An MGM art department veteran goes before the camera

Veteran set decorator Henry Grace as Gen. Dwight D. Eisenhower in The Longest Day

Another in a series about unsung figures of television.

If you watch movies and TV shows either made by Metro-Goldwyn-Mayer or filmed at the studio from the late 1950s through the 1960s, one name pops up frequently.

That would be set decorator Henry Grace (1907-1983). Set decorators take a set and add touches to customize them to a scene in a story.

Grace would receive more than 200 credits in films and TV shows. He received 13 Oscar nominations and won once, for Gigi (1958). His other film credits include North by Northwest, the 1962 version of Mutiny on the Bounty, How the West was Won, The Americanization of Emily and A Patch of Blue. Grace also received an Emmy nomination for The Man From U.N.C.L.E.

During this era, many TV shows leased stages at MGM. As a result, Grace received credits on series such as The Twilight Zone, Combat! and My Favorite Martian.

What makes Grace different from other Hollywood art department veterans was he got a chance to go before the camera.

Specifically, Grace was judged to resemble Dwight D. Eisenhower, the Allied commander in World War II, who was responsible for the D-Day invasion. As a result, he got the role of Ike in 1962’s The Longest Day. It was a small, but important, role in a big, sprawling film.

On one occasion, one of the behind-the-camera guys got a moment in the sun.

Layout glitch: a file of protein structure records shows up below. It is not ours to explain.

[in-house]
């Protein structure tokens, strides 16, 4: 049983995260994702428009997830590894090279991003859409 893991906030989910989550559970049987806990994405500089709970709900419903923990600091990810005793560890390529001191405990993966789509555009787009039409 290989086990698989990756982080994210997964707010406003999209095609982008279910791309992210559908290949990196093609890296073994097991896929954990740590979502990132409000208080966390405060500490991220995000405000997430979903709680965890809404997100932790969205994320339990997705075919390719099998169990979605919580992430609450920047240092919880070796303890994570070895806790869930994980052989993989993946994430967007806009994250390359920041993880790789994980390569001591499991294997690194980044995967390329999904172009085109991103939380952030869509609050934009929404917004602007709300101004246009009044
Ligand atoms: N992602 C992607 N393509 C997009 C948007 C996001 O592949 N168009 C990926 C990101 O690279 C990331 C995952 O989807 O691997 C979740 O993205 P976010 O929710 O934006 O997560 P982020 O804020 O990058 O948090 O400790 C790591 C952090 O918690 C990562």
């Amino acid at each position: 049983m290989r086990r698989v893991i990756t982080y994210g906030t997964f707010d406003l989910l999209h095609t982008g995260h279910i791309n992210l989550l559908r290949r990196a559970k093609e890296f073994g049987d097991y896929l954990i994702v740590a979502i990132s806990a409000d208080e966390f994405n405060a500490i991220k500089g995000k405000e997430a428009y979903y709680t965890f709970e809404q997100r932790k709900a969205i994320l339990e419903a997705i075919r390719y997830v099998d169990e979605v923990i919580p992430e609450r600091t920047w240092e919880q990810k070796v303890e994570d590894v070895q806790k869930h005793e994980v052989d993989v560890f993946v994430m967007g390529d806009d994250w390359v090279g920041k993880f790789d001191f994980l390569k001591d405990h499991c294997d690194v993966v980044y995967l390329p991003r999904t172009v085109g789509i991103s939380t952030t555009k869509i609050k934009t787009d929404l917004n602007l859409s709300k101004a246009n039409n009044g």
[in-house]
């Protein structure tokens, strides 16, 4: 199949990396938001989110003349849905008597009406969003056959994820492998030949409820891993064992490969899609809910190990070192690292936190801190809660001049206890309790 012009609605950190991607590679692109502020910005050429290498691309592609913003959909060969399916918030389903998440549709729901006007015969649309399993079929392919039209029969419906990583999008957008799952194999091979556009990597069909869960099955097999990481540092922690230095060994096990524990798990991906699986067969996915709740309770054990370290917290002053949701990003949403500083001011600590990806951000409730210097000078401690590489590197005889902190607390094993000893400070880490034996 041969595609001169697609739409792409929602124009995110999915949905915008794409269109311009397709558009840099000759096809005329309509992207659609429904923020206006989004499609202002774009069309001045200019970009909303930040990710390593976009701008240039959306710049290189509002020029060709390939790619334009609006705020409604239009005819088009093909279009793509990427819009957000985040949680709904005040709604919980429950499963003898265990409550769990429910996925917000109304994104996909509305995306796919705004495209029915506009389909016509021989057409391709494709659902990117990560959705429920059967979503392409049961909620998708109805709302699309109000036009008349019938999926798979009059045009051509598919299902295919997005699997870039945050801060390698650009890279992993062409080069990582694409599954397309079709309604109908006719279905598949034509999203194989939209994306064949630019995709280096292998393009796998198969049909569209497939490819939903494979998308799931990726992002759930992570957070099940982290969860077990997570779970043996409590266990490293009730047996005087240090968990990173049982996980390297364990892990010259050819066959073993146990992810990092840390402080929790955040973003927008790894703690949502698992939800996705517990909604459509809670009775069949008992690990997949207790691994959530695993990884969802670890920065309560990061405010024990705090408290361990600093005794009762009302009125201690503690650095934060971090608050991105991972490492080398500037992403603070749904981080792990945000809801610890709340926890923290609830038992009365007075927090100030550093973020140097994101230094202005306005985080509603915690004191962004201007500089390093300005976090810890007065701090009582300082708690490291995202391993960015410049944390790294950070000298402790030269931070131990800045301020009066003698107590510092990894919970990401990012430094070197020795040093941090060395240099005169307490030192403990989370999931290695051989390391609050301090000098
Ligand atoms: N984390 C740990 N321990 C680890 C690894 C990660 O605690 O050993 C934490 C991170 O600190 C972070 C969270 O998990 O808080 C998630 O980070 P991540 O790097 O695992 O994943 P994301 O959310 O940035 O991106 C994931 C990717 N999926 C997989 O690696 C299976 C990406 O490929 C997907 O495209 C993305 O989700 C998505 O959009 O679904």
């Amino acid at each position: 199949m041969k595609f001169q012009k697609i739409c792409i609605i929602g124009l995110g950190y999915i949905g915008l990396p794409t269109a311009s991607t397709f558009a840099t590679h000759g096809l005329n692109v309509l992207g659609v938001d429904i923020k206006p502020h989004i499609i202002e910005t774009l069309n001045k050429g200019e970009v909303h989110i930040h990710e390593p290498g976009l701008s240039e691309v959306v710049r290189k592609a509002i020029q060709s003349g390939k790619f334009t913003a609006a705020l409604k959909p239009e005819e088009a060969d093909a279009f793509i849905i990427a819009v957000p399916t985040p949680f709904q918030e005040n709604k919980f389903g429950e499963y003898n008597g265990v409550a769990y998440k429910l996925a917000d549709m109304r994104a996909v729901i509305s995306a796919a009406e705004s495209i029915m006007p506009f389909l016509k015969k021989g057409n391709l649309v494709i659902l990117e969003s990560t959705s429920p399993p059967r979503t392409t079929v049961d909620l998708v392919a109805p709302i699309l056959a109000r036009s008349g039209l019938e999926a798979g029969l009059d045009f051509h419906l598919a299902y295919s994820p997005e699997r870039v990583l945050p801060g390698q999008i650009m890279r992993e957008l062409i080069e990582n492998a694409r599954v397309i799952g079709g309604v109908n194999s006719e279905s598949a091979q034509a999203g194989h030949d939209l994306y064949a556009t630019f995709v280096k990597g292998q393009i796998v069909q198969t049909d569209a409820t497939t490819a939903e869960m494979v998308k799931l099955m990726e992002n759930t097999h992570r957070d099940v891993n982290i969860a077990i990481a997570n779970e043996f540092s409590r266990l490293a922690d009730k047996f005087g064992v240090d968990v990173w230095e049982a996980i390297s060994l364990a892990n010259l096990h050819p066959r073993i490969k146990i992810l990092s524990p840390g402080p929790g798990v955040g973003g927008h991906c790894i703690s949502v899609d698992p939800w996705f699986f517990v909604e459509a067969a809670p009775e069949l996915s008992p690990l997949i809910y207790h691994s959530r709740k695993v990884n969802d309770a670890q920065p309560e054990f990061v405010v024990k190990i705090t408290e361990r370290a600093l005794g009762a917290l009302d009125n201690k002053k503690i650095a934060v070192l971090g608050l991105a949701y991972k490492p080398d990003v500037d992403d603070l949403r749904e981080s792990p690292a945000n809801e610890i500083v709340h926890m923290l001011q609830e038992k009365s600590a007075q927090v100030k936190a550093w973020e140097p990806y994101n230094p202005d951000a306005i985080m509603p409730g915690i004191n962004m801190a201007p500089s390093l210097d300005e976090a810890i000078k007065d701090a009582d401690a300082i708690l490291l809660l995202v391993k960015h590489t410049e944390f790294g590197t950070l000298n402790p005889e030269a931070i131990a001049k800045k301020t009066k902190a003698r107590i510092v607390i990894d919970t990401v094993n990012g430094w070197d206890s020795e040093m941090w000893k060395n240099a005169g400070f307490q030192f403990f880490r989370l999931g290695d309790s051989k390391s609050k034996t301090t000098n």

Henry Grace, along with others (including title designer Saul Bass) gets a title card in North by Northwest

3 Responses

  1. He was terrific as Eisenhower!

  2. Am fascinated by MFU, and Henry Grace equally so. Who along with the craft-talent of photography and lighting, created the look and feel of the entire series!! For the kind of show it was, merely in the ‘60’s, those sets were sleekly modern or elegantly rich, as the storyline required. In both cases effectively imaginative! There was incredible detail without making them self-consciously obvious. Just familiar enough to be comfortable (and fictiously) real. Considering the HQ sets had to be reused for 105 episodes, if something was tweaked, it was fun to spot, but not much ever was. Except in the last season when they upgraded HQ with new highly polished blue flooring and added more perspective to Waverly’s inner and outer offices and extending the lengthy corridors (which were hinted at in the TV movie).

    I loved the abstract picture in Waverly’s office, the wall sconces (outdoor lighting fixtures!), revolving conference table enabling those overhead “dolly” shots! The office furniture and electronics was understated enough to never be a distraction, given there were few examples on TV (tho maybe from movies). Then considering the international atmosphere all the other sets needed to establish. Imagine having that vision becoming part of your legacy for decades to follow! You couldn’t have the MFU without it. What a neat way to have your talent remembered!!

    Thank you for sharing this!

    Btw: I can never figure out from which episode we see the actors’ opening credits in seasons 1 thru 3, because I can’t match them up exactly. They must’ve been scenes cut from the from the episode itself, do you think?

  3. @Pacificsun: Here’s what I think:
    Robert Vaughn, season 1: Footage shot during The King of Knaves Affair. Compare footage from that episode with the title card.
    Robert Vaugh, season 2-3: Footage shot during The Deadly Games Affair. Angle, lighting, etc., similar to the briefing scene for Deadly Games.
    David McCallum, season 1: From the pilot.
    David McCallum, seasons 2-3: Footage shot during The Double Affair/The Spy With My Face. That footage was filmed in color originally.

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